While the region’s precipitation may decrease, the draft said, the number of intense heavy rainfall events, which are projected to continue into the future, will make the region more vulnerable to floods.
The draft assessment highlights a once-in-500-year flood that occurred in June 2008 in Cedar Rapids, Iowa, causing $5 to $6 billion in damage at a cost of about $40,000 per resident. As part of the city’s recovery, funding from the federal and state government allowed the city to buy out more than 1,000 properties in the floodplain and implement building flood protection measures.
The Great Lakes, which provide drinking water to more than 40 million people and have more than 500 beaches, also are expected to remain vulnerable to surface runoff as urban areas expand, reducing infiltration of water into the soil, the draft assessment said.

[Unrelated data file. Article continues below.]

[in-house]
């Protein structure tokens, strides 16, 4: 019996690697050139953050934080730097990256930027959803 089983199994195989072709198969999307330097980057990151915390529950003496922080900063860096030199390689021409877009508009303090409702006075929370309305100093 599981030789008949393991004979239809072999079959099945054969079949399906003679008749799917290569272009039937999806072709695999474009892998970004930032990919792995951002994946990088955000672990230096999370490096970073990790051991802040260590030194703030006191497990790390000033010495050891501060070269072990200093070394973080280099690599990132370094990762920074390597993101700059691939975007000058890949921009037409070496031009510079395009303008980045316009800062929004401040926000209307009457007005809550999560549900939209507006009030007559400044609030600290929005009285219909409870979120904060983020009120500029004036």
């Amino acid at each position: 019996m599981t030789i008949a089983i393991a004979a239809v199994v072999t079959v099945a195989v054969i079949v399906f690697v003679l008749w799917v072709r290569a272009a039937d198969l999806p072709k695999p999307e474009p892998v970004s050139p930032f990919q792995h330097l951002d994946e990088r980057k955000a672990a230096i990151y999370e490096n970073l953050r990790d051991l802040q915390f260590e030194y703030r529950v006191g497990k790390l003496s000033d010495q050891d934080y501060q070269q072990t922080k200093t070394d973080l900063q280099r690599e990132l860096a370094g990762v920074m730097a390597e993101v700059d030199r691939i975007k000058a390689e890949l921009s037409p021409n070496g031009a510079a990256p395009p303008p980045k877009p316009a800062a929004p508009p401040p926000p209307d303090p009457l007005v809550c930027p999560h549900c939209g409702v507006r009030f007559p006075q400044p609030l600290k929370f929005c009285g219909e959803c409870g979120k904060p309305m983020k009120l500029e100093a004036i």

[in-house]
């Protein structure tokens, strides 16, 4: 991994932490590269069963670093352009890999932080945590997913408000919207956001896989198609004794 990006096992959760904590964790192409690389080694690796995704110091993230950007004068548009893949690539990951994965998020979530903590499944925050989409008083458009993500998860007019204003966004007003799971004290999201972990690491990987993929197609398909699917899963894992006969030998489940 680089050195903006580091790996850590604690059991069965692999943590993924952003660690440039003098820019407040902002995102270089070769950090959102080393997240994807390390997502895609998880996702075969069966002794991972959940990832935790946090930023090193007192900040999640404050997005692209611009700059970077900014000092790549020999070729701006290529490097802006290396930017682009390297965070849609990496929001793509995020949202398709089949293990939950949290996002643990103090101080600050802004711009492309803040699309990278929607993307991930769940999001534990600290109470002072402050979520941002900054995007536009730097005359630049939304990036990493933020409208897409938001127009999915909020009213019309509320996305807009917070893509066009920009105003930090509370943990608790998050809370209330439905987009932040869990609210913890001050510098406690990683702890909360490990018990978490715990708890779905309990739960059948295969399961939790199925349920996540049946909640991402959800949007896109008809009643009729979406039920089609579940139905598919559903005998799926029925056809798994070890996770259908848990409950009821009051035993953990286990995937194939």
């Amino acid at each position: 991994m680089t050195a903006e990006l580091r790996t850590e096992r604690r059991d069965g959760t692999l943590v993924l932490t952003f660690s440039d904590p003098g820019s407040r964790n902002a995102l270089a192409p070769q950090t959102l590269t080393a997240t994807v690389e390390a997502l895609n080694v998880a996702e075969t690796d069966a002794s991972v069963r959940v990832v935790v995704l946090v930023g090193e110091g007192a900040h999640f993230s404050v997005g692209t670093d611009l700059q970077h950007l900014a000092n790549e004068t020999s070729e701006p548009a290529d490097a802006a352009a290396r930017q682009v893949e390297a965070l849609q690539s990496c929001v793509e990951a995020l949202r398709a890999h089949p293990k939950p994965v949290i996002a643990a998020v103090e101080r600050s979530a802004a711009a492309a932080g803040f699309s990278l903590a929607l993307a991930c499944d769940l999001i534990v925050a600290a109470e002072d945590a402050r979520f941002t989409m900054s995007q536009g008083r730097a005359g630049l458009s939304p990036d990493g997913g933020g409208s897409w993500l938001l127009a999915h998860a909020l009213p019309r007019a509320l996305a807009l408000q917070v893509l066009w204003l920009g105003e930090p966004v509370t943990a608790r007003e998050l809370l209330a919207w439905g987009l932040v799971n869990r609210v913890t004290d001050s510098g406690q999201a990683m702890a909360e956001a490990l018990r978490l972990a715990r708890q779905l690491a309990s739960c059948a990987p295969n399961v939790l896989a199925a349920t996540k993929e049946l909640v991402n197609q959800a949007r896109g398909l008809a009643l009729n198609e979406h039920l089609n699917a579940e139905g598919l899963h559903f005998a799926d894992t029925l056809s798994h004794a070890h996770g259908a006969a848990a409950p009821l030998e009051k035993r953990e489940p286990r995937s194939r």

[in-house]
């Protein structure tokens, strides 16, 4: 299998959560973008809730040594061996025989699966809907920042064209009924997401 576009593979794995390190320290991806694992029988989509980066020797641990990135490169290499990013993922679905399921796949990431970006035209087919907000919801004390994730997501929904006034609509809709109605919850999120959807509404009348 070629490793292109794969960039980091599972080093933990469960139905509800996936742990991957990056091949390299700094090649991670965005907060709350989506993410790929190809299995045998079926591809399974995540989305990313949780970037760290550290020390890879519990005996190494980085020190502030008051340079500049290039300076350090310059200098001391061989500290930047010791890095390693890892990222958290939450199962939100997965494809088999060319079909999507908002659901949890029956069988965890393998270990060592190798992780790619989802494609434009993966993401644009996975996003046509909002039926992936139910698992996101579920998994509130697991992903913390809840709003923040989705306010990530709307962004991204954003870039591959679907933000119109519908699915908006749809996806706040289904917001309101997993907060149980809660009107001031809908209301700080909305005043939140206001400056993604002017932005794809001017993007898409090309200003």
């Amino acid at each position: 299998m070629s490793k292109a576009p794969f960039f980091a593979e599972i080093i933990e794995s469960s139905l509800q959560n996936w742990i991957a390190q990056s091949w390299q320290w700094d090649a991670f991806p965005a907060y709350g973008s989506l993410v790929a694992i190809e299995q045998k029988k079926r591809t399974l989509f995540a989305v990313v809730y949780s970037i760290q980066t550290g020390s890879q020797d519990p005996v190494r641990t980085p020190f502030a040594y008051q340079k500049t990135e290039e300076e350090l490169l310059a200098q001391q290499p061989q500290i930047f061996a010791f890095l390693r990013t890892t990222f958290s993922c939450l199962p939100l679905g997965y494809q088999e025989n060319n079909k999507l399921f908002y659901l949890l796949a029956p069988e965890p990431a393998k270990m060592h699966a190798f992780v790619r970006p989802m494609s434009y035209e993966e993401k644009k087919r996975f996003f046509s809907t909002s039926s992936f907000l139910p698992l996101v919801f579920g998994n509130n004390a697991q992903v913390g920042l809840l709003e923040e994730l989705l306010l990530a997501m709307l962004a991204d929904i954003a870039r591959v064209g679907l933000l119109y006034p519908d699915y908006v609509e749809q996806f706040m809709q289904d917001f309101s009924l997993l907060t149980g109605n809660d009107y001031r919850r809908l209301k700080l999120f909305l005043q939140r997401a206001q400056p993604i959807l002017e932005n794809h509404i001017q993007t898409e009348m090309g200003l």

Climate change also is expected to exacerbate a range of risks the Great Lakes already face, including changes in the range and distribution of commercial and recreational fish species, increased invasive species, declining beach health, and harmful algae blooms.
Decline in ice cover likely will continue to lengthen the commercial navigation season on the Great Lakes, which has increased an average of 8 days since 1994, the draft said. However increasing shipping could increase shoreline “scouring” and bring in more invasive species.
As for water levels of the Great Lakes, the draft said uncertainties remain high, with most models suggesting that a continuing decrease in ice cover will lead to “slightly lower water levels, beyond natural fluctuations.”